When you consider all of the dangerous occupations out there, from construction workers to those in the front line of the fire and police services, it’s quite shocking to learn that in the UK four times as many people die while driving for work than all other workplace-related deaths. 

To mitigate this risk, many companies invest in a wide range of driver training programmes and, since it was founded 60 years ago, IAM Roadsmart has been at the forefront of delivering road safety and helping drivers enhance their skills via its advanced driver training programme. Since its inception, almost 500,000 drivers have achieved the coveted Advanced Driver status. 

Supported by an infrastructure of 190 groups spread across the UK, the charity is a leading road safety advocate. Its key objective is to reduce the number of people killed or seriously injured on UK roads, and it achieves this by delivering training courses, education programmes and coaching that focus on improving driving and riding skills for all user types. 


“UK road strategy, levels of traffic and the general cost of motoring is constantly evolving so there is much more focus on observation and optimising vehicle performance to ensure that drivers get to their destination efficiently, quickly and within the rules of the road. Regardless of the journey purpose, we want all drivers, business and personal, to have a pleasurable and safe driving experience,” Tony Greenidge, the company’s business development director, tells us.

Take the wheel 

“It’s very different, someone being taught to drive to pass the test, compared to the skills required for an employee who, based on the proportion of time spent behind the wheel, could be classified as a professional driver,” explains Greenidge. 

“In the UK, you pass a test at 17 and your performance on that one day potentially allows you to continue driving indefinitely with no further testing requirement.” Some drivers, especially younger ones, have a lack of ‘on road’ experience and it could be argued that they are more susceptible to being distracted at the wheel by in-car technology or other, typically smartphone-related, interactions that are vying for their attention. “Working right across the UK, our network of 190 groups are constantly looking at new and innovative ways to encourage young drivers to take their new-found driving skill seriously and build on what they’ve achieved in passing their test,” Greenidge explains. “We want to help them develop their abilities so that they have a skill that sets them up for life.”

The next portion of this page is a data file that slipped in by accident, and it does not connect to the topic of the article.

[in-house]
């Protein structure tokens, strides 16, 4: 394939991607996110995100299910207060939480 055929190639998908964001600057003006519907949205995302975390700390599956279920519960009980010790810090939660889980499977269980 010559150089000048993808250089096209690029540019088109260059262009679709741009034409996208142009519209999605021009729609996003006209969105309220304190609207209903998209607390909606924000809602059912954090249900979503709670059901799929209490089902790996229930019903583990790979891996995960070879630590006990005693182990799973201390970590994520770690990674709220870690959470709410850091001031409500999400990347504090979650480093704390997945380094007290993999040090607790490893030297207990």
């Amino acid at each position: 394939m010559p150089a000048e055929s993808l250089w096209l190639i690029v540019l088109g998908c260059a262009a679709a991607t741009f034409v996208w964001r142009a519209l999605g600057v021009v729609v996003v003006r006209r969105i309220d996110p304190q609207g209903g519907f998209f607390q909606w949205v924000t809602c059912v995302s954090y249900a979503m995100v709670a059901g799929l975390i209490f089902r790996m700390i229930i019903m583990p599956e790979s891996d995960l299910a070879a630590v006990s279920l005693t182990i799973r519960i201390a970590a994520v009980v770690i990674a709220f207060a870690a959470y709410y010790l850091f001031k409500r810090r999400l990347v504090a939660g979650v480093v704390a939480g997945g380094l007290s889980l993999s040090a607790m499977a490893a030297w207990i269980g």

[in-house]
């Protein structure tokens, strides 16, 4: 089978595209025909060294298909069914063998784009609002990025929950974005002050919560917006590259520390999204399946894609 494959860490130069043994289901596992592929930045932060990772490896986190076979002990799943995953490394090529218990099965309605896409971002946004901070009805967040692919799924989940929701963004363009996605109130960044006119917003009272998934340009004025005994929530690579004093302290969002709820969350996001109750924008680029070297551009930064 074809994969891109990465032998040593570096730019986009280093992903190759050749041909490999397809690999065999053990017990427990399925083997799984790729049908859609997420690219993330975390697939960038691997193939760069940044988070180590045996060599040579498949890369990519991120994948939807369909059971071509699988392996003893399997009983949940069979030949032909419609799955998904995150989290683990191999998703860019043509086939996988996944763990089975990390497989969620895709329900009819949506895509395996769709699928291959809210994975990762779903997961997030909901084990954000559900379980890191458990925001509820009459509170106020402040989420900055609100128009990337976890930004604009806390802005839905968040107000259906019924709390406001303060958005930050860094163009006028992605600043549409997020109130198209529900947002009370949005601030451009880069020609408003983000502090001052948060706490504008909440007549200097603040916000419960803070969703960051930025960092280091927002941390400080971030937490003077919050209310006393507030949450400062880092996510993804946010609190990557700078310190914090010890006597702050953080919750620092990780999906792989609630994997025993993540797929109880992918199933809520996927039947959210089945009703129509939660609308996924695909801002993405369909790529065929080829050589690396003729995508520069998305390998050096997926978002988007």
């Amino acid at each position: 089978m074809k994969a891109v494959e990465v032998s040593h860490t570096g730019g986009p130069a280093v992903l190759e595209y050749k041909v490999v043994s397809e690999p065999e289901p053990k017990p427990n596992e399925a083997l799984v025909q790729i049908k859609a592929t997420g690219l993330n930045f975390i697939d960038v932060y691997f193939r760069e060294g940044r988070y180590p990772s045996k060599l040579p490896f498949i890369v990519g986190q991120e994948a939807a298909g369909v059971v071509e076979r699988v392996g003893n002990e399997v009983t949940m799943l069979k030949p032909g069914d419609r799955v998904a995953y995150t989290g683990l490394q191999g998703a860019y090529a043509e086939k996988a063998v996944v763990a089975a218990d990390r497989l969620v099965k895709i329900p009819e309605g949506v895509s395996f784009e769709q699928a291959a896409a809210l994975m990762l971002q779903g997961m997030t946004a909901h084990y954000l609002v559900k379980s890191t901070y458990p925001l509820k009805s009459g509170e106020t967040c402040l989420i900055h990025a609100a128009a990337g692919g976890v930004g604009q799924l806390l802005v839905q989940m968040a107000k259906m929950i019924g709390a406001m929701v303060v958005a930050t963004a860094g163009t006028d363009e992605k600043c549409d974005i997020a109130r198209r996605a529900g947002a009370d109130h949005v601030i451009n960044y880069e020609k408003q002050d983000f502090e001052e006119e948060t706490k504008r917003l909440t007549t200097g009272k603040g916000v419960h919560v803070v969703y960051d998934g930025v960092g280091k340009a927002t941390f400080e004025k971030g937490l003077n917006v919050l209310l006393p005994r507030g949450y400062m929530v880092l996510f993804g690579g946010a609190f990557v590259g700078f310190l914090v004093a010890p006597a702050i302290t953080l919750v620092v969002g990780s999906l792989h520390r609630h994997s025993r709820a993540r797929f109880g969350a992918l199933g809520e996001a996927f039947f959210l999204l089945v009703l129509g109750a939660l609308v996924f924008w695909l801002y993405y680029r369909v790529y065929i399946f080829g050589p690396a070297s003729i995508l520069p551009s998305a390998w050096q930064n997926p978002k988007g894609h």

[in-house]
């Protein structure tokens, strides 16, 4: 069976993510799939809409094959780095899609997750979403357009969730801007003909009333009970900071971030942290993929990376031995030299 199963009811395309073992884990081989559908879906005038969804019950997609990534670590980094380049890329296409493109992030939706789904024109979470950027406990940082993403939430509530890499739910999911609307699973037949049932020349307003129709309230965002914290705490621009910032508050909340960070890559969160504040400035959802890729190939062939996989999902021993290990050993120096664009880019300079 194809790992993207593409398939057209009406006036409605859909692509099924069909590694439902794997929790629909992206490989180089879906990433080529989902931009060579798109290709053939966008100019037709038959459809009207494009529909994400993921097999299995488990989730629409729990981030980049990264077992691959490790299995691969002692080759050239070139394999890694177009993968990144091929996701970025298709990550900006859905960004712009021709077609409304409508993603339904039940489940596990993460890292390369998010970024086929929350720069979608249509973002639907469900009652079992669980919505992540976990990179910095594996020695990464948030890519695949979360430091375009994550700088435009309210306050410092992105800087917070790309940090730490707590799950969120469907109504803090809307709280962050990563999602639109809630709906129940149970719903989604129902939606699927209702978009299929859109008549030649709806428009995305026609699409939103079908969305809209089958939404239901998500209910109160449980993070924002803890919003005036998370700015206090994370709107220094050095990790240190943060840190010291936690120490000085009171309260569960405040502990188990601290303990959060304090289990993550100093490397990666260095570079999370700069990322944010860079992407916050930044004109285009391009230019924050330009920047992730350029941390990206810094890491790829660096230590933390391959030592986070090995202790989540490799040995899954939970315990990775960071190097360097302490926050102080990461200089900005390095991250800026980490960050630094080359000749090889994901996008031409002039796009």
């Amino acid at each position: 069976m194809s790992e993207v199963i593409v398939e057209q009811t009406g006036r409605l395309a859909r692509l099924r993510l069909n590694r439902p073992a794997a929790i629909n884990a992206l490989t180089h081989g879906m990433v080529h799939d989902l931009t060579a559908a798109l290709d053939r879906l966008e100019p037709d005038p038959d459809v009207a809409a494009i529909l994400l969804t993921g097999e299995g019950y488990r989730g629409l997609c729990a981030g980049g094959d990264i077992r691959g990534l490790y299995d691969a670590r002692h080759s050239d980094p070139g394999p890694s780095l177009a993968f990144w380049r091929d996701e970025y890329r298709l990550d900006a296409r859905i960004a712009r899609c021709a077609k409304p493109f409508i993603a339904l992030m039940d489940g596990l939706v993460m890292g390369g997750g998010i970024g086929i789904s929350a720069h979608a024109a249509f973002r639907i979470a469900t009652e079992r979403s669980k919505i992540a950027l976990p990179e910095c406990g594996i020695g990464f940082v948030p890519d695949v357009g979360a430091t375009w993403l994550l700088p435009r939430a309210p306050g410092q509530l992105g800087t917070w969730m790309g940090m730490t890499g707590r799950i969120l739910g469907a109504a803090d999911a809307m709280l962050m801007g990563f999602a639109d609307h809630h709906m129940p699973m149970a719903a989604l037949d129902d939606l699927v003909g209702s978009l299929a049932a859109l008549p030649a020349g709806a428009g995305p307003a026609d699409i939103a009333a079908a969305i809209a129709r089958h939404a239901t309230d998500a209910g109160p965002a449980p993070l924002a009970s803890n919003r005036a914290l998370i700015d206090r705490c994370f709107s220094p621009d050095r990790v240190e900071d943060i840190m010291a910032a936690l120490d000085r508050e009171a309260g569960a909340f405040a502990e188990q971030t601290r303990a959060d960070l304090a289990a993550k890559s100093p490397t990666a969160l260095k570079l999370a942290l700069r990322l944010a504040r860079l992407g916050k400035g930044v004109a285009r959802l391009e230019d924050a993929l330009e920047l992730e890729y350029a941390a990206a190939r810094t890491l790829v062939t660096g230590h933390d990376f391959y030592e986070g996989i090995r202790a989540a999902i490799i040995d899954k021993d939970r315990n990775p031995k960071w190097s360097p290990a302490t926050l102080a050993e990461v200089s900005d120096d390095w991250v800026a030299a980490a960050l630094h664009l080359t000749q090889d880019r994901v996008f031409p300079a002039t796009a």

It’s the same aim with business drivers. “Despite technology enhancements, changes to legislation and the increasing range of driver distractions, more often than not business drivers are expected to utilise driving time to be productive and, for many, the use of this time is essential to them fulfilling the requirements of their role. Answering calls legally via a ‘hands-free’ Bluetooth system is just one simple example but studies show that the level of concentration while doing this can be worse than if you were just over the UK drink-drive limit,” Greenidge says. 

Watch the wallet 

When it comes to corporate driver training, one of the challenges is discovering who in the company is actually responsible for driver risk management. “This challenge has a lot to do with the demise of the traditional fleet manager role,” explains Greenidge. “The choice to sign off driver training can fall across many different stakeholders, so decisions can be quite drawn out as it takes time for everyone to see the benefits of what is being proposed. 

“Someone with a background in health and safety may understand why driver risk management should be in place but there’s often tension with the customer facing elements of the business who see driver downtime to attend training as a real hindrance to meeting their challenging targets and objectives.” 

Tony Greenidge class=

The main objective of IAM Roadsmart’s commercial activity is that it primarily wants to help all business drivers to be safer. “The point that many fleets overlook is that safer drivers often deliver a significant reduction in unplanned fleet costs,” says Greenidge. “When analysed in detail, it is clear and really quite staggering that driver behaviour is by far the biggest influencer on fleet costs as it has the potential to impact on many areas, including insurance premiums, fuel consumption, vehicle maintenance, tyre wear, collisions caused by human error, general vehicle wear and tear, and vehicle and driver downtime. Driver risk management definitely falls into the ‘prevention is better than cure’ category, and on many fronts that include reduced road deaths, reduced injuries and reduced costs to business.”

The charity believes that one simple way it can appeal to the key fleet decision-makers is to plug in to the traditional cost management mindset. “The ‘how much does a vehicle cost per month’ psyche is well entrenched in the fleet sector so I took our suite of products ranging from licence checking through to risk assessment elearning and on-road training, and wrapped it up into a convenient and relatively low monthly cost per driver. “It is interesting that since we officially launched this product in April this year we have already signed up a 3,000 vehicle fleet in the construction sector – proof that the concept works.”